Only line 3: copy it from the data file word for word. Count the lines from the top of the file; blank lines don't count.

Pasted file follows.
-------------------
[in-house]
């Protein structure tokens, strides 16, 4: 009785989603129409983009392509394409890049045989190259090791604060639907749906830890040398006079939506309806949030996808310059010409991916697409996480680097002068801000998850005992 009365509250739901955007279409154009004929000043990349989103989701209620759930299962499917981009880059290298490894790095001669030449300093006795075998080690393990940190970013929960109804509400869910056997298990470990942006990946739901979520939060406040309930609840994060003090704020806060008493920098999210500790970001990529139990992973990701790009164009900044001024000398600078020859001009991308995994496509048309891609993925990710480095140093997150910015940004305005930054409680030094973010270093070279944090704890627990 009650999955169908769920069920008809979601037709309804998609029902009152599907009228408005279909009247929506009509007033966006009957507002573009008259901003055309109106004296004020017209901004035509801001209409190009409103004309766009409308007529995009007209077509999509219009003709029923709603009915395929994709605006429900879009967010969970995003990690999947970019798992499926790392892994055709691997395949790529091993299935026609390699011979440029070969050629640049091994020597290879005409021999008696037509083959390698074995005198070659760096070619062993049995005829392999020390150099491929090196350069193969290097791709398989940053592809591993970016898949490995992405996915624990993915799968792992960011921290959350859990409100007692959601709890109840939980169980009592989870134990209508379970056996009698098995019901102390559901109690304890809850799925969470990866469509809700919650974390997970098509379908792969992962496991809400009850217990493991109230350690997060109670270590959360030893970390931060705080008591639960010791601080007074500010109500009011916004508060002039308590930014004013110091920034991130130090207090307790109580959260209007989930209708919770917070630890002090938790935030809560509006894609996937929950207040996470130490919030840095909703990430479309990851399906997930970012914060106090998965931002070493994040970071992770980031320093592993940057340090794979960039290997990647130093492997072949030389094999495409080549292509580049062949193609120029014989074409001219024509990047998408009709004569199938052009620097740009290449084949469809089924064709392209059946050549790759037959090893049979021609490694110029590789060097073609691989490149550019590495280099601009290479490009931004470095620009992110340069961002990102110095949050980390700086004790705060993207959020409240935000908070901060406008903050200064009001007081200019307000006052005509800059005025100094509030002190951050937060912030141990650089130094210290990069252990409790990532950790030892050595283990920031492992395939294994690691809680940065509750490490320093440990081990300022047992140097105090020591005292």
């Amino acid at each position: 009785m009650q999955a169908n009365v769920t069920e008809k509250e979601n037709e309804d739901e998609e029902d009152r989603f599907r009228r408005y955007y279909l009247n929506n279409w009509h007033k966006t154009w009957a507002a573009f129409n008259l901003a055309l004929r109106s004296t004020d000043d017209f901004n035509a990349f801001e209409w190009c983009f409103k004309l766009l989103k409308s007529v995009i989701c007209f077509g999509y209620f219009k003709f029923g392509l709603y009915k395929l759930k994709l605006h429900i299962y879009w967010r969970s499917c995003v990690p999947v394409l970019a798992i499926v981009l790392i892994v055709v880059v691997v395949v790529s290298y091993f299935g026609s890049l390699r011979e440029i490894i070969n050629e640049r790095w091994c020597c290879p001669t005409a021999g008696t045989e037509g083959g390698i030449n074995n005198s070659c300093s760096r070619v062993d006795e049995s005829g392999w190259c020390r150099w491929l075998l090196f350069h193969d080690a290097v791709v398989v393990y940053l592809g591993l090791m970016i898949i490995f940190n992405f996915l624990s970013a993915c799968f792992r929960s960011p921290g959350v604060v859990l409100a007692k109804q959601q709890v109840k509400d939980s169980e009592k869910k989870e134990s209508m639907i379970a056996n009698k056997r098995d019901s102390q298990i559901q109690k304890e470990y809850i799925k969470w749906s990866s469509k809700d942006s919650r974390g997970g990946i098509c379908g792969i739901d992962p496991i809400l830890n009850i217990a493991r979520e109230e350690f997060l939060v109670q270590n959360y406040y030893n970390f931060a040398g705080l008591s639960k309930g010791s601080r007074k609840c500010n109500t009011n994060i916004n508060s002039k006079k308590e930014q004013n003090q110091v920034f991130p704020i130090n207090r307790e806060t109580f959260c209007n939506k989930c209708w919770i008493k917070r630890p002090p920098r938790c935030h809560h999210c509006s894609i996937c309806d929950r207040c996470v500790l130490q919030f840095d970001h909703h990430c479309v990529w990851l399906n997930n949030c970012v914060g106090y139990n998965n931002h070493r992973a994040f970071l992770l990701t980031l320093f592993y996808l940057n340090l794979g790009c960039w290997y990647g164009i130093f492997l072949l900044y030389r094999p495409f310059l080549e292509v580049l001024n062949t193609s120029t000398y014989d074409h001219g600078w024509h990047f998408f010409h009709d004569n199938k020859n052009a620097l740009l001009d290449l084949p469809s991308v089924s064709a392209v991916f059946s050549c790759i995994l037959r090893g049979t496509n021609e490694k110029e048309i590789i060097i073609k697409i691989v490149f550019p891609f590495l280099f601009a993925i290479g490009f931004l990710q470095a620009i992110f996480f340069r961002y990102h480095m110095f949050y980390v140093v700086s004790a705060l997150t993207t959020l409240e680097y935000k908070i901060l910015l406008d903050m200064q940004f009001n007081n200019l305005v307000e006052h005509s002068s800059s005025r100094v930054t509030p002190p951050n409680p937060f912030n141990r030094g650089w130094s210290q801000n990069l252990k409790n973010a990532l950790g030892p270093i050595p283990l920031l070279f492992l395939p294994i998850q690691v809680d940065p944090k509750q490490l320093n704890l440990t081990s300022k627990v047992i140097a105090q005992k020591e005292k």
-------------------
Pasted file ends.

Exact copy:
């Amino acid at each position: 009785m009650q999955a169908n009365v769920t069920e008809k509250e979601n037709e309804d739901e998609e029902d009152r989603f599907r009228r408005y955007y279909l009247n929506n279409w009509h007033k966006t154009w009957a507002a573009f129409n008259l901003a055309l004929r109106s004296t004020d000043d017209f901004n035509a990349f801001e209409w190009c983009f409103k004309l766009l989103k409308s007529v995009i989701c007209f077509g999509y209620f219009k003709f029923g392509l709603y009915k395929l759930k994709l605006h429900i299962y879009w967010r969970s499917c995003v990690p999947v394409l970019a798992i499926v981009l790392i892994v055709v880059v691997v395949v790529s290298y091993f299935g026609s890049l390699r011979e440029i490894i070969n050629e640049r790095w091994c020597c290879p001669t005409a021999g008696t045989e037509g083959g390698i030449n074995n005198s070659c300093s760096r070619v062993d006795e049995s005829g392999w190259c020390r150099w491929l075998l090196f350069h193969d080690a290097v791709v398989v393990y940053l592809g591993l090791m970016i898949i490995f940190n992405f996915l624990s970013a993915c799968f792992r929960s960011p921290g959350v604060v859990l409100a007692k109804q959601q709890v109840k509400d939980s169980e009592k869910k989870e134990s209508m639907i379970a056996n009698k056997r098995d019901s102390q298990i559901q109690k304890e470990y809850i799925k969470w749906s990866s469509k809700d942006s919650r974390g997970g990946i098509c379908g792969i739901d992962p496991i809400l830890n009850i217990a493991r979520e109230e350690f997060l939060v109670q270590n959360y406040y030893n970390f931060a040398g705080l008591s639960k309930g010791s601080r007074k609840c500010n109500t009011n994060i916004n508060s002039k006079k308590e930014q004013n003090q110091v920034f991130p704020i130090n207090r307790e806060t109580f959260c209007n939506k989930c209708w919770i008493k917070r630890p002090p920098r938790c935030h809560h999210c509006s894609i996937c309806d929950r207040c996470v500790l130490q919030f840095d970001h909703h990430c479309v990529w990851l399906n997930n949030c970012v914060g106090y139990n998965n931002h070493r992973a994040f970071l992770l990701t980031l320093f592993y996808l940057n340090l794979g790009c960039w290997y990647g164009i130093f492997l072949l900044y030389r094999p495409f310059l080549e292509v580049l001024n062949t193609s120029t000398y014989d074409h001219g600078w024509h990047f998408f010409h009709d004569n199938k020859n052009a620097l740009l001009d290449l084949p469809s991308v089924s064709a392209v991916f059946s050549c790759i995994l037959r090893g049979t496509n021609e490694k110029e048309i590789i060097i073609k697409i691989v490149f550019p891609f590495l280099f601009a993925i290479g490009f931004l990710q470095a620009i992110f996480f340069r961002y990102h480095m110095f949050y980390v140093v700086s004790a705060l997150t993207t959020l409240e680097y935000k908070i901060l910015l406008d903050m200064q940004f009001n007081n200019l305005v307000e006052h005509s002068s800059s005025r100094v930054t509030p002190p951050n409680p937060f912030n141990r030094g650089w130094s210290q801000n990069l252990k409790n973010a990532l950790g030892p270093i050595p283990l920031l070279f492992l395939p294994i998850q690691v809680d940065p944090k509750q490490l320093n704890l440990t081990s300022k627990v047992i140097a105090q005992k020591e005292k």